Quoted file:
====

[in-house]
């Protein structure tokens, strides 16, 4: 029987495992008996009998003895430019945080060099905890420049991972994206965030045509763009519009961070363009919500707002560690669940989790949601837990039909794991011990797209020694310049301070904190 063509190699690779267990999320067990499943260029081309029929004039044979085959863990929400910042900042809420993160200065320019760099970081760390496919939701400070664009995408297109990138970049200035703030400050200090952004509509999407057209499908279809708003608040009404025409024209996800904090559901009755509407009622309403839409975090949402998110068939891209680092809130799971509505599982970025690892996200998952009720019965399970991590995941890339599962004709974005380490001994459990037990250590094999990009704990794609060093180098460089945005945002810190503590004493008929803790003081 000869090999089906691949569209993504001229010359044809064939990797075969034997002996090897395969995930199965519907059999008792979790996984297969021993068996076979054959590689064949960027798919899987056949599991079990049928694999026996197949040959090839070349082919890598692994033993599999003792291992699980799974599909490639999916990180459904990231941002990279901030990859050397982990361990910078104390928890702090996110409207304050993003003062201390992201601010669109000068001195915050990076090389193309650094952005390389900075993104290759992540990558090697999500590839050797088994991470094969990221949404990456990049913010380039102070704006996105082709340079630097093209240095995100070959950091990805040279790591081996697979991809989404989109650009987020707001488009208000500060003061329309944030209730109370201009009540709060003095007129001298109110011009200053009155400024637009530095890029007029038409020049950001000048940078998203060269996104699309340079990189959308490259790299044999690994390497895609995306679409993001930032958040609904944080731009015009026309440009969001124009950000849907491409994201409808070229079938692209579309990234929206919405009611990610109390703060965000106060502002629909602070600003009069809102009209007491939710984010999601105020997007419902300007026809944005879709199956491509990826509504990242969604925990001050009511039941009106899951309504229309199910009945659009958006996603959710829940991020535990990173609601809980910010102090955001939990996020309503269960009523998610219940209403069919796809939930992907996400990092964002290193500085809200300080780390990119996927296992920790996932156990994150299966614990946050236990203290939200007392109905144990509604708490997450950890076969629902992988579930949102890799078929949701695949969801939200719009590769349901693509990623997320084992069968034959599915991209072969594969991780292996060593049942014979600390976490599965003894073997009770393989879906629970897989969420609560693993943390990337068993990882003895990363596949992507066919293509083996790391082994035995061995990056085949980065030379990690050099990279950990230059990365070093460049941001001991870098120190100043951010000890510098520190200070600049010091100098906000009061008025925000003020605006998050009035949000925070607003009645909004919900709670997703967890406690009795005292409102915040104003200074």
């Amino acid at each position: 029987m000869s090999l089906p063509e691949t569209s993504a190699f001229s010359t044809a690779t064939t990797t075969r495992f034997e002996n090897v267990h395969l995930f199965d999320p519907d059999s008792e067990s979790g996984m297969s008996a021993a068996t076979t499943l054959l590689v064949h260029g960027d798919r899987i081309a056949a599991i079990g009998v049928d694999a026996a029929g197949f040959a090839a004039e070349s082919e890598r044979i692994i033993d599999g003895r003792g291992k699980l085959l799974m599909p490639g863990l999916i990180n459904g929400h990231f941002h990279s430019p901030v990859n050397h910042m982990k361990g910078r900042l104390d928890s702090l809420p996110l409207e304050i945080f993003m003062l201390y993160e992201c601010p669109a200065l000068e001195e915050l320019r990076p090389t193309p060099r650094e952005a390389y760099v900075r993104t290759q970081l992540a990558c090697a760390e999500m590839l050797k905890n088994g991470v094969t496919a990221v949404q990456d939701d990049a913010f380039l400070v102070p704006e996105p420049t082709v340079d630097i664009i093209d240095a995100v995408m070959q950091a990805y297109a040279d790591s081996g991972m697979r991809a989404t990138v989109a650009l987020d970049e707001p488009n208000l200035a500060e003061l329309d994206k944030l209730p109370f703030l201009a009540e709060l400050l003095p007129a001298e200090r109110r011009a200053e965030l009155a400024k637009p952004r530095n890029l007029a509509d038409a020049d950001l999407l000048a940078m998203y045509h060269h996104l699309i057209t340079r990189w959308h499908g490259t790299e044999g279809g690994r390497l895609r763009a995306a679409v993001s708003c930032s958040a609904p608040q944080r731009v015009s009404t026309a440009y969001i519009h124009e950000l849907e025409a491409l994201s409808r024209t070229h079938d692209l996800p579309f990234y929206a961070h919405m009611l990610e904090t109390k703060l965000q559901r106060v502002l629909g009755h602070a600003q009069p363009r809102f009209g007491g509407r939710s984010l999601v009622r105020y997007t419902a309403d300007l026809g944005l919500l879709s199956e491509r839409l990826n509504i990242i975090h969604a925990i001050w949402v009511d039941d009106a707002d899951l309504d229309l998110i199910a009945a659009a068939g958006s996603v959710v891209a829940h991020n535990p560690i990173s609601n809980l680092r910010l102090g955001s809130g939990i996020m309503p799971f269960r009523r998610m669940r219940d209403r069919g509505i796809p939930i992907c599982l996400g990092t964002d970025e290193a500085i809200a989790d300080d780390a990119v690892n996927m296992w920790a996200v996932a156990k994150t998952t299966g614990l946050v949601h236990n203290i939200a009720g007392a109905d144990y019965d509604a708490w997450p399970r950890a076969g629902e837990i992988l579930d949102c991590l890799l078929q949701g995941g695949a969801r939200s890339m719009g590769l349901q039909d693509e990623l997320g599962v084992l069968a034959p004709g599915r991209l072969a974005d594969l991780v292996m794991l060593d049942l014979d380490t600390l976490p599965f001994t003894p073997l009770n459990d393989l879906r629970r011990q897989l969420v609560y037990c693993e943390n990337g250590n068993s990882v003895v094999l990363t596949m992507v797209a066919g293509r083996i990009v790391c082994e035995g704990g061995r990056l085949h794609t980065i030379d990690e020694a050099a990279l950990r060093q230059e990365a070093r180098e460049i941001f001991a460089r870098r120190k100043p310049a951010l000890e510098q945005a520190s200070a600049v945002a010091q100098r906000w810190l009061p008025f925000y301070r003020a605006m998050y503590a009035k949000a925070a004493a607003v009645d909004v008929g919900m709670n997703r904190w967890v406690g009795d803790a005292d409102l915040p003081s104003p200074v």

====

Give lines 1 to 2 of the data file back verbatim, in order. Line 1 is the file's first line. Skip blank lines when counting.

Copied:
[in-house]
């Protein structure tokens, strides 16, 4: 029987495992008996009998003895430019945080060099905890420049991972994206965030045509763009519009961070363009919500707002560690669940989790949601837990039909794991011990797209020694310049301070904190 063509190699690779267990999320067990499943260029081309029929004039044979085959863990929400910042900042809420993160200065320019760099970081760390496919939701400070664009995408297109990138970049200035703030400050200090952004509509999407057209499908279809708003608040009404025409024209996800904090559901009755509407009622309403839409975090949402998110068939891209680092809130799971509505599982970025690892996200998952009720019965399970991590995941890339599962004709974005380490001994459990037990250590094999990009704990794609060093180098460089945005945002810190503590004493008929803790003081 000869090999089906691949569209993504001229010359044809064939990797075969034997002996090897395969995930199965519907059999008792979790996984297969021993068996076979054959590689064949960027798919899987056949599991079990049928694999026996197949040959090839070349082919890598692994033993599999003792291992699980799974599909490639999916990180459904990231941002990279901030990859050397982990361990910078104390928890702090996110409207304050993003003062201390992201601010669109000068001195915050990076090389193309650094952005390389900075993104290759992540990558090697999500590839050797088994991470094969990221949404990456990049913010380039102070704006996105082709340079630097093209240095995100070959950091990805040279790591081996697979991809989404989109650009987020707001488009208000500060003061329309944030209730109370201009009540709060003095007129001298109110011009200053009155400024637009530095890029007029038409020049950001000048940078998203060269996104699309340079990189959308490259790299044999690994390497895609995306679409993001930032958040609904944080731009015009026309440009969001124009950000849907491409994201409808070229079938692209579309990234929206919405009611990610109390703060965000106060502002629909602070600003009069809102009209007491939710984010999601105020997007419902300007026809944005879709199956491509990826509504990242969604925990001050009511039941009106899951309504229309199910009945659009958006996603959710829940991020535990990173609601809980910010102090955001939990996020309503269960009523998610219940209403069919796809939930992907996400990092964002290193500085809200300080780390990119996927296992920790996932156990994150299966614990946050236990203290939200007392109905144990509604708490997450950890076969629902992988579930949102890799078929949701695949969801939200719009590769349901693509990623997320084992069968034959599915991209072969594969991780292996060593049942014979600390976490599965003894073997009770393989879906629970897989969420609560693993943390990337068993990882003895990363596949992507066919293509083996790391082994035995061995990056085949980065030379990690050099990279950990230059990365070093460049941001001991870098120190100043951010000890510098520190200070600049010091100098906000009061008025925000003020605006998050009035949000925070607003009645909004919900709670997703967890406690009795005292409102915040104003200074």